I heard a voice challenge as we approached the gate, and I heard Pnoxus’ voice reply, “It is Pnoxus, the prince, with twenty warriors and a prisoner.”
“Let one advance and give the countersign,” said the voice.
I was astonished that the guard at the gate couldn’t recognize the jeddak’s son, nor any of the twenty warriors with him. I suppose that one of the voices advanced and whispered the countersign, for presently a voice said, “Enter, Pnoxus, with your twenty warriors and your prisoner.”
Immediately the gates swung open, and beyond I saw a lighted corridor and people moving about within it; then my rope tightened and I moved forward toward the gate; and ahead of me, one by one, armed men suddenly appeared just beyond the threshold of the gateway; one after another they appeared as though materialized from thin air and continued on along the lighted corridor. I approached the gate apparently alone, but as I stepped across the threshold there was a warrior at my side where the voice of Kandus had walked.
I looked at the warrior, and my evident amazement must have been written large upon my face, for the warrior grinned. I glanced behind me and saw warrior after warrior materialize into a flesh and blood man the moment that he crossed the threshold. I had walked through the forest accompanied only by voices, but now ten warriors walked ahead of me and nine behind and one at my side.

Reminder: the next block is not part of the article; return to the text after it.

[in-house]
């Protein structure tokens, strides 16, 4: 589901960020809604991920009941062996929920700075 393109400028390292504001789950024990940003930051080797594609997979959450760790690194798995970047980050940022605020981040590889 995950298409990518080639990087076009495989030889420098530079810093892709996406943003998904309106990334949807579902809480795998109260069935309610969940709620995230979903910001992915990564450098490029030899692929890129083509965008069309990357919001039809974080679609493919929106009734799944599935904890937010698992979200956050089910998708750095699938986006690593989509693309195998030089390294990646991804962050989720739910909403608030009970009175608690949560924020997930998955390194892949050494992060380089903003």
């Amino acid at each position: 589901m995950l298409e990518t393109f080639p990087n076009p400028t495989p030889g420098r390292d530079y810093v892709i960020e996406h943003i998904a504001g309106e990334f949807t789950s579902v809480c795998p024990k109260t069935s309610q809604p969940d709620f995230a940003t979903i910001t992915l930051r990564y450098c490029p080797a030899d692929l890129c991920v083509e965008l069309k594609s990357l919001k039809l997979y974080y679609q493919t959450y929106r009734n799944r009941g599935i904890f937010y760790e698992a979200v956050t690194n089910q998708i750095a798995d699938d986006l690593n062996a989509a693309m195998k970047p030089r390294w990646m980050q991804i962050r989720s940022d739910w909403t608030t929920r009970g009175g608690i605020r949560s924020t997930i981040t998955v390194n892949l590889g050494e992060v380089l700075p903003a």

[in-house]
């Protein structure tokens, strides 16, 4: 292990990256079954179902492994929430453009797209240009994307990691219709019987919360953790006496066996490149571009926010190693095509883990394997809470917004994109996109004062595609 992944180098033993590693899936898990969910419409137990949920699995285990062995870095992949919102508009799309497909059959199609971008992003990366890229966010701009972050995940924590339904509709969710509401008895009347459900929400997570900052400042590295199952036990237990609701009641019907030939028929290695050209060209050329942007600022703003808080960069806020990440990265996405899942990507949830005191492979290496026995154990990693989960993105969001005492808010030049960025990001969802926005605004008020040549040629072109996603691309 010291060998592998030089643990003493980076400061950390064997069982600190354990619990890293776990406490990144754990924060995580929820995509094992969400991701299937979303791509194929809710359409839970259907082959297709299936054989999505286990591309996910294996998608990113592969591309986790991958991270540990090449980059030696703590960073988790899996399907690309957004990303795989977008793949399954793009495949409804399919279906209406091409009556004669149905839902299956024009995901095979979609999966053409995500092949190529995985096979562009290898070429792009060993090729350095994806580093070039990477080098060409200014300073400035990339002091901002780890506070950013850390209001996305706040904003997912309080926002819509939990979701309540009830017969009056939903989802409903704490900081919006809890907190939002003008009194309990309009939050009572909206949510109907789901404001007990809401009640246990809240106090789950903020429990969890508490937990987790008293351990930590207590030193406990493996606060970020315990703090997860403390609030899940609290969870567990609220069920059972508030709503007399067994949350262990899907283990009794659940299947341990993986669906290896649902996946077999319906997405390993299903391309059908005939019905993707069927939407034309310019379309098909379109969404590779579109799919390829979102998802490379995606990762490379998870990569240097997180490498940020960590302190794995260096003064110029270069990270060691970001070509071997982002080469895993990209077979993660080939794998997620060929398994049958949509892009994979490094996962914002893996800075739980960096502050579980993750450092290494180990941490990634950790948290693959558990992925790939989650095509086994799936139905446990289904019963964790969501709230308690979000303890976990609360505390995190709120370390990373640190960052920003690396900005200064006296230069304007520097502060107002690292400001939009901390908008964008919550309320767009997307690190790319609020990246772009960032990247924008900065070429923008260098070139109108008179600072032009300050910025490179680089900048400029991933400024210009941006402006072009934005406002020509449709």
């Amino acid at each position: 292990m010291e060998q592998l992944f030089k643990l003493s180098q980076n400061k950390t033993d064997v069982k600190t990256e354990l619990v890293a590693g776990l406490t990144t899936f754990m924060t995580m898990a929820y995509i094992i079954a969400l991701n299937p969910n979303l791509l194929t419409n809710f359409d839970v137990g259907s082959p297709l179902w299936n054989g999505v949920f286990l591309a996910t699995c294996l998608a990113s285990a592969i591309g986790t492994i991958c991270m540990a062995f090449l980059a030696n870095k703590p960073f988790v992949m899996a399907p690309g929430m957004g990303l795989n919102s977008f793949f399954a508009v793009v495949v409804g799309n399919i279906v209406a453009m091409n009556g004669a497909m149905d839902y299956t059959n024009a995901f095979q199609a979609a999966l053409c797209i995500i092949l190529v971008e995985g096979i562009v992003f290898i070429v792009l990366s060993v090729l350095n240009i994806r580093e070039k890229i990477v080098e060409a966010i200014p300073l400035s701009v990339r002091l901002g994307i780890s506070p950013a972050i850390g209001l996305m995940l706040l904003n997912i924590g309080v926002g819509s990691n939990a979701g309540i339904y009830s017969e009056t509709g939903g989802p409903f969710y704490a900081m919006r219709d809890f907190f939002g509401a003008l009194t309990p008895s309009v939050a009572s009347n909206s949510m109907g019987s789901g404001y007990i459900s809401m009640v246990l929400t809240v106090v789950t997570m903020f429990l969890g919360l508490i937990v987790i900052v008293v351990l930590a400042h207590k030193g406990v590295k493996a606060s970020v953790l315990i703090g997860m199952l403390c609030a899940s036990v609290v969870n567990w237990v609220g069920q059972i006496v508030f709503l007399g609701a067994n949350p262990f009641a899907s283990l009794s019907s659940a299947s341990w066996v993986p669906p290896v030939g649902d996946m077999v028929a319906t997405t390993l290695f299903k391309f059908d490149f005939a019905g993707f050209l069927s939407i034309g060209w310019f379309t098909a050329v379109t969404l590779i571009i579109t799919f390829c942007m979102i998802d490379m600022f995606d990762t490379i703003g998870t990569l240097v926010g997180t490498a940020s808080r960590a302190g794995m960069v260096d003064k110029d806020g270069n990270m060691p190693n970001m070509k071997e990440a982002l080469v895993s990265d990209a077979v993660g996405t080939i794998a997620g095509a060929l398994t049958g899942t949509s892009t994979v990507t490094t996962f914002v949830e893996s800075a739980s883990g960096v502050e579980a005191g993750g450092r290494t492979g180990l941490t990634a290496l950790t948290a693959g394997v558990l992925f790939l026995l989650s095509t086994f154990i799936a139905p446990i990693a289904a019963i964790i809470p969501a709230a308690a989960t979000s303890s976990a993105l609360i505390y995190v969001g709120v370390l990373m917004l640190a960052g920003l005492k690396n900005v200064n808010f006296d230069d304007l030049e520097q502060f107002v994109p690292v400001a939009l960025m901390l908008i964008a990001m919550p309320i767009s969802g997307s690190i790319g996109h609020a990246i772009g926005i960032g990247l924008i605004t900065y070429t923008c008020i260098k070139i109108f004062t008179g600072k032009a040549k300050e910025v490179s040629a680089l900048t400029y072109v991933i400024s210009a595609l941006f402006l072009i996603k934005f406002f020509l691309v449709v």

“Are you Kandus?” I asked this one.
“Certainly,” he said.
“How do you do it?” I exclaimed.
“It is very simple, but it is the secret of the Invaks,” he replied. “I may tell you, however, that we are invisible in daylight, or rather when we are not illuminated by these special lamps which light our city. If you will notice the construction of the city as we proceed, you will see that we take full advantage of our only opportunity for visibility.”
“Why should you care whether other people can see you or not?” I asked. “Is it not sufficient that you can see them and yourselves?”
“Unfortunately, there is the hitch,” he said. “We can see you, but we can’t see each other any more than you can see us.”
So that accounted for the grumbling and cursing I had heard upon the march through the forest—the warriors had been getting in each other’s way because they couldn’t see one another any more than I could see them.
“You have certainly achieved invisibility,” I said, “or are you hatched invisible from invisible eggs?”
“No,” he replied, “we are quite normal people; but we have learned to make ourselves invisible.”
Just then I saw an open courtyard ahead of us, and as the warriors passed out of the lighted corridor into it they disappeared. When Kandus and I stepped out, I was walking alone again. It was most uncanny.
The city was spotted with these courtyards which gave ventilation to the city which was, otherwise, entirely roofed and artificially lighted by the amazing lights which gave complete visibility to its inhabitants. In every courtyard grew spreading trees, and upon the city’s roof vines had been trained to grow; so that, built as it was in the center of the Forest of Lost Men, it was almost as invisible from either the ground or the air as were its people themselves.
Finally we halted in a large courtyard in which were many trees wherein iron rings were set with chains attached to them, and here invisible hands snapped around one of my ankles a shakle that was fastened to the end of one of these chains.